Parentage-based tagging (PBT), an innovative and large-scale application of genetic parentage assignments, is transforming how fisheries managers determine the age and origin of sampled fish. PBT is an efficient alternative for mass tagging and has been widely implemented in the Pacific Northwest. While still an emerging technology, PBT is being used to provide information to managers in state, federal, and tribal agencies on the harvest, research, and conservation of Chinook Salmon Oncorhynchus tshawytscha and steelhead O. mykiss in this region. We review the development of PBT in the Pacific Northwest focusing on the technical and logistical challenges for implementing a regional PBT program. We also showcase recent results and review management efforts that made use of PBT-derived data.
Genetic Markers for Conservation Monitoring of Burbot Populations
Abstract The transboundary (Idaho, USA; and British Columbia, Canada) population of Burbot Lota lota native to the Kootenai River basin once provided a popular sport and commercial ﬁshery and has been culturally signiﬁcant to the Kootenai Tribe of Idaho for millennia. However, the population has experienced signiﬁcant declines over the last 30 years, due primarily to habitat loss and alteration caused by water storage and diversion. By the late 1990s, the population was considered functionally extinct, with estimates of fewer than 50 Burbot in the wild and little to no recruitment, prompting an ongoing international recovery effort. As part of these recovery efforts, managers have been actively developing a hatchery supplementation program to rebuild the population and support future tribal subsistence harvest and recreational ﬁsheries. Although supplementation breeding programs have the potential to rapidly rebuild depleted natural populations, careful genetic management is critical. To monitor genetic diversity and potential inbreeding in the broodstock and to provide parentage-based tagging of supplementation offspring, we developed a set (N = 96) of highly variable single-nucleotide polymorphism (SNP) genetic markers. The subset of 96 SNP markers was developed from a larger suite of 6,517 SNPs that were discovered by using restriction site-associated DNA sequencing. This cost-efﬁcient technology allows for the rapid discovery of thousands of SNP markers in species that have not been extensively studied previously or for which there are little existing DNA sequence data. We demonstrated high accuracy (>99%) of our SNP set for parentage and individual identiﬁcation through simulated and empirical tests. The SNP marker set provides a powerful new tool for managing broodstock and for monitoring and genetically tagging Burbot to track the growth, survival, and movement of released individuals.
It's all in the genes -- Including the tracking device
Parentage-based tagging (PBT) is an emerging genetic-based fish tagging method that involves genotyping hatchery broodstock. PBT is a passive non-invasive approach to stock identification because the parents, not the offspring, are genetically sampled at spawning, thereby "tagging" the offspring. This method provides the same information as traditional physical tags but also allows for collection of more detailed information that previously was impossible or impractical to gather using traditional tagging methods.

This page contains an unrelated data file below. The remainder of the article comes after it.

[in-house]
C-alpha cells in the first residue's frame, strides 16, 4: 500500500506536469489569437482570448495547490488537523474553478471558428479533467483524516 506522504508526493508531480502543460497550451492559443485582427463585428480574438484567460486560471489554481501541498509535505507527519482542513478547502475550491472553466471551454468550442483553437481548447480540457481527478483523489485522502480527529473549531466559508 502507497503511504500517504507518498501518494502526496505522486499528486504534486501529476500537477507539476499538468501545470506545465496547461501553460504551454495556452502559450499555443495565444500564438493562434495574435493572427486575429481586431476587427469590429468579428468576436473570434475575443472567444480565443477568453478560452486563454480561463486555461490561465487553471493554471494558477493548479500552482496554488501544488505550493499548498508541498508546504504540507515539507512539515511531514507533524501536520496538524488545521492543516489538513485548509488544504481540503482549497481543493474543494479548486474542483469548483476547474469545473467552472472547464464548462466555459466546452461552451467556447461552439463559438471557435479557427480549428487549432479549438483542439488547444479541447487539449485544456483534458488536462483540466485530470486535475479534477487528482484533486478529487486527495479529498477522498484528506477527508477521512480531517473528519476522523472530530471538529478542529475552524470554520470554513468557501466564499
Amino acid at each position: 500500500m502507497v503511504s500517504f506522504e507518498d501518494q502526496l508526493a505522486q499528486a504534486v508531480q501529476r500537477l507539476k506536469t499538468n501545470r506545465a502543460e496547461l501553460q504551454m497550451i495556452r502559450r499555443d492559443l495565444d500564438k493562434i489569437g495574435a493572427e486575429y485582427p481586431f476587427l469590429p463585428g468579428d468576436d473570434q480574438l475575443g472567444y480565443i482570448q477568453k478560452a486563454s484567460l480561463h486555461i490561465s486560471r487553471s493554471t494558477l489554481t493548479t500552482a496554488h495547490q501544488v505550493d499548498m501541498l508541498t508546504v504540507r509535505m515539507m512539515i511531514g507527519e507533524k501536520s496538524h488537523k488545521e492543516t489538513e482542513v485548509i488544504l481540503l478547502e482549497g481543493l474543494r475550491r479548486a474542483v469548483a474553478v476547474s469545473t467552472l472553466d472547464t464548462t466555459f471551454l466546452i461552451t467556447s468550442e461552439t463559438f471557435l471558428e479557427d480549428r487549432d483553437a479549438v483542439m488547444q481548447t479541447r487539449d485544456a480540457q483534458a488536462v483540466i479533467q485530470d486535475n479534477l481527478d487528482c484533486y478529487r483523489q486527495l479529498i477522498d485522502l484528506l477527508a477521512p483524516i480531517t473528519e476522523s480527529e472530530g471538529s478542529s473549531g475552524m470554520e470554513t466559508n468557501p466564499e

According to the article published today in the Canadian Journal of Fisheries and Aquatic Sciences: "This study in the Snake River basin is one of the first large-scale implementations of PBT in salmonids and lays the foundation for adopting this technology more broadly, thereby allowing the unprecedented ability to mark millions of smolts and an opportunity to address a variety of fisheries-based research and management questions."
Genetically tagging hatchery-reared fish using PBT is extremely efficient because genotyping hundreds of broodstock parents results in millions of tagged offspring. When fully implemented, PBT can "tag" 100% of hatchery-origin fish.
"The role of genetic methods in fisheries management has reached a milestone," says Craig Steele, a researcher at the Idaho Department of Fish and Game's Fish Genetics Laboratory in Eagle, Idaho, and lead author of the study. "The main application of this technology is to provide information on the origin and age of hatchery fish. But it can also provide additional information relevant to conservation and management efforts including assessments of genetic diversity, relative reproductive success, and the heritability of different physical or behavioral traits."
Since 2008, a regional sampling effort by collaborating state, tribal, and federal agencies has resulted in the implementation of this genetic tagging approach in hatchery-origin steelhead and spring-summer Chinook in the Snake River Basin. The Idaho Department of Fish and Game (IDFG) and the Columbia River Inter-Tribal Fish Commission (CRITFC) verified the accuracy of this new approach and presented the results of their collaborative study in the Canadian Journal of Fisheries and Aquatic Sciences.
The IDFG is committed to adopting PBT as a tool for fisheries management. Collaborative efforts with CRITFC are now underway to expand genetic sampling outside the Snake River Basin and throughout the Columbia River Basin. Adopting this genetic approach for large-scale fisheries management positions the region among the first to use this cutting-edge technology.
Yes, you can fish for trout on the Boise River right near downtown!
Fish population surveys on the Boise River below Lucky Peak Reservoir though downtown Boise. Surveys are performed every 3 years to monitor trends in the fish community using electrofishing gear. Fish are momentarily stunned, then weighed, measured and released unharmed